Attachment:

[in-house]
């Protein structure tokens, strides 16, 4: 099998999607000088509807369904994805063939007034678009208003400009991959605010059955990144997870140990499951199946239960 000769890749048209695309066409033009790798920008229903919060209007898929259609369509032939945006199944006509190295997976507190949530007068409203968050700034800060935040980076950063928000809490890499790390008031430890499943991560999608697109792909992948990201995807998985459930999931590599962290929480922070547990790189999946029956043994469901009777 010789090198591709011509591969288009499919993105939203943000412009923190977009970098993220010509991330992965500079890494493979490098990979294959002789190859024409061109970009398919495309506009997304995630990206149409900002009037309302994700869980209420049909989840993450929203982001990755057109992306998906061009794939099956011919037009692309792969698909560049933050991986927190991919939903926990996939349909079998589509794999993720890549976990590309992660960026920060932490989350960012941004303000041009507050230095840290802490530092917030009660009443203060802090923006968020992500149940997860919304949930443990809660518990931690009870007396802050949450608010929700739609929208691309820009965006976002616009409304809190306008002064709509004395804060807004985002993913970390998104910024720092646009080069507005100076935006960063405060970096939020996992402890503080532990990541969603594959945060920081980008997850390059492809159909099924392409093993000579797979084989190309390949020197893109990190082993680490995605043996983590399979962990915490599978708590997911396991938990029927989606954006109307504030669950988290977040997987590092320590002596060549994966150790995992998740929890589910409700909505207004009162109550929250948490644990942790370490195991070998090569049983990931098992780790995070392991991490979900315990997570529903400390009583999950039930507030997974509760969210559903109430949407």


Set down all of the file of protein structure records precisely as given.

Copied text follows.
[in-house]
């Protein structure tokens, strides 16, 4: 099998999607000088509807369904994805063939007034678009208003400009991959605010059955990144997870140990499951199946239960 000769890749048209695309066409033009790798920008229903919060209007898929259609369509032939945006199944006509190295997976507190949530007068409203968050700034800060935040980076950063928000809490890499790390008031430890499943991560999608697109792909992948990201995807998985459930999931590599962290929480922070547990790189999946029956043994469901009777 010789090198591709011509591969288009499919993105939203943000412009923190977009970098993220010509991330992965500079890494493979490098990979294959002789190859024409061109970009398919495309506009997304995630990206149409900002009037309302994700869980209420049909989840993450929203982001990755057109992306998906061009794939099956011919037009692309792969698909560049933050991986927190991919939903926990996939349909079998589509794999993720890549976990590309992660960026920060932490989350960012941004303000041009507050230095840290802490530092917030009660009443203060802090923006968020992500149940997860919304949930443990809660518990931690009870007396802050949450608010929700739609929208691309820009965006976002616009409304809190306008002064709509004395804060807004985002993913970390998104910024720092646009080069507005100076935006960063405060970096939020996992402890503080532990990541969603594959945060920081980008997850390059492809159909099924392409093993000579797979084989190309390949020197893109990190082993680490995605043996983590399979962990915490599978708590997911396991938990029927989606954006109307504030669950988290977040997987590092320590002596060549994966150790995992998740929890589910409700909505207004009162109550929250948490644990942790370490195991070998090569049983990931098992780790995070392991991490979900315990997570529903400390009583999950039930507030997974509760969210559903109430949407």